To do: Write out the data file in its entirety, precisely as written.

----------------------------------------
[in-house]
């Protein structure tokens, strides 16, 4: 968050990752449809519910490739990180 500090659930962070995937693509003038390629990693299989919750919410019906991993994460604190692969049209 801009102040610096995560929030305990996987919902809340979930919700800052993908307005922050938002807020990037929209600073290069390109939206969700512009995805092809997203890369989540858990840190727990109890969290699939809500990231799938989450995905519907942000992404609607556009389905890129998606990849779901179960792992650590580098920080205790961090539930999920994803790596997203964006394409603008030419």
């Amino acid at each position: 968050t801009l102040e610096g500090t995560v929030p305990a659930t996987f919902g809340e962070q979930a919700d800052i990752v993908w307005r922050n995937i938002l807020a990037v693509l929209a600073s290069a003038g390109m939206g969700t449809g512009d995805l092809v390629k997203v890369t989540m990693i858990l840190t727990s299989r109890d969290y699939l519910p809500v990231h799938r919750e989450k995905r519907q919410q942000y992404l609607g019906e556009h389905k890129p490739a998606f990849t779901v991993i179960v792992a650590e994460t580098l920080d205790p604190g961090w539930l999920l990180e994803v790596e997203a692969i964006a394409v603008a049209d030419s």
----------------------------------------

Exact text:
[in-house]
């Protein structure tokens, strides 16, 4: 968050990752449809519910490739990180 500090659930962070995937693509003038390629990693299989919750919410019906991993994460604190692969049209 801009102040610096995560929030305990996987919902809340979930919700800052993908307005922050938002807020990037929209600073290069390109939206969700512009995805092809997203890369989540858990840190727990109890969290699939809500990231799938989450995905519907942000992404609607556009389905890129998606990849779901179960792992650590580098920080205790961090539930999920994803790596997203964006394409603008030419």
């Amino acid at each position: 968050t801009l102040e610096g500090t995560v929030p305990a659930t996987f919902g809340e962070q979930a919700d800052i990752v993908w307005r922050n995937i938002l807020a990037v693509l929209a600073s290069a003038g390109m939206g969700t449809g512009d995805l092809v390629k997203v890369t989540m990693i858990l840190t727990s299989r109890d969290y699939l519910p809500v990231h799938r919750e989450k995905r519907q919410q942000y992404l609607g019906e556009h389905k890129p490739a998606f990849t779901v991993i179960v792992a650590e994460t580098l920080d205790p604190g961090w539930l999920l990180e994803v790596e997203a692969i964006a394409v603008a049209d030419s």